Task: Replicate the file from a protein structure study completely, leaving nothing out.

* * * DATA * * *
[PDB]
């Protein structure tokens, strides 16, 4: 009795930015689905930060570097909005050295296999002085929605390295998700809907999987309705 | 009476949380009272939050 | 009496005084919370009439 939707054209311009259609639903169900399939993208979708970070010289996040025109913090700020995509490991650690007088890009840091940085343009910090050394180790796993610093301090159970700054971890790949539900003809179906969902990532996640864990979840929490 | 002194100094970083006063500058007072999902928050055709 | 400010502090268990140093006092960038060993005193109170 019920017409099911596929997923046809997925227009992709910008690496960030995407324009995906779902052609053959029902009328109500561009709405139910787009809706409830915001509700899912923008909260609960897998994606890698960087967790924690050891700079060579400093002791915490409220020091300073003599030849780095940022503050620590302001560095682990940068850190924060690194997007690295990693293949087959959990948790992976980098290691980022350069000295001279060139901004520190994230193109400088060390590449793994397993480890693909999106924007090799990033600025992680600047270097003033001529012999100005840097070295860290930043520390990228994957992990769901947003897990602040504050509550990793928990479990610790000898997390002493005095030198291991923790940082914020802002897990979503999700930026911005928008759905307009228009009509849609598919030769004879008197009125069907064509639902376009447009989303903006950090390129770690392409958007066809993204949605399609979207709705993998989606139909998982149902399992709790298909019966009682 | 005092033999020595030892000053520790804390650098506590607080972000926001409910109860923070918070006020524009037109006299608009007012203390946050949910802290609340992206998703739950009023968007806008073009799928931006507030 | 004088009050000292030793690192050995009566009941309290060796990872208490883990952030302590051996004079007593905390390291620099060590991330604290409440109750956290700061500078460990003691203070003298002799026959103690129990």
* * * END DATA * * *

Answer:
[PDB]
């Protein structure tokens, strides 16, 4: 009795930015689905930060570097909005050295296999002085929605390295998700809907999987309705 | 009476949380009272939050 | 009496005084919370009439 939707054209311009259609639903169900399939993208979708970070010289996040025109913090700020995509490991650690007088890009840091940085343009910090050394180790796993610093301090159970700054971890790949539900003809179906969902990532996640864990979840929490 | 002194100094970083006063500058007072999902928050055709 | 400010502090268990140093006092960038060993005193109170 019920017409099911596929997923046809997925227009992709910008690496960030995407324009995906779902052609053959029902009328109500561009709405139910787009809706409830915001509700899912923008909260609960897998994606890698960087967790924690050891700079060579400093002791915490409220020091300073003599030849780095940022503050620590302001560095682990940068850190924060690194997007690295990693293949087959959990948790992976980098290691980022350069000295001279060139901004520190994230193109400088060390590449793994397993480890693909999106924007090799990033600025992680600047270097003033001529012999100005840097070295860290930043520390990228994957992990769901947003897990602040504050509550990793928990479990610790000898997390002493005095030198291991923790940082914020802002897990979503999700930026911005928008759905307009228009009509849609598919030769004879008197009125069907064509639902376009447009989303903006950090390129770690392409958007066809993204949605399609979207709705993998989606139909998982149902399992709790298909019966009682 | 005092033999020595030892000053520790804390650098506590607080972000926001409910109860923070918070006020524009037109006299608009007012203390946050949910802290609340992206998703739950009023968007806008073009799928931006507030 | 004088009050000292030793690192050995009566009941309290060796990872208490883990952030302590051996004079007593905390390291620099060590991330604290409440109750956290700061500078460990003691203070003298002799026959103690129990």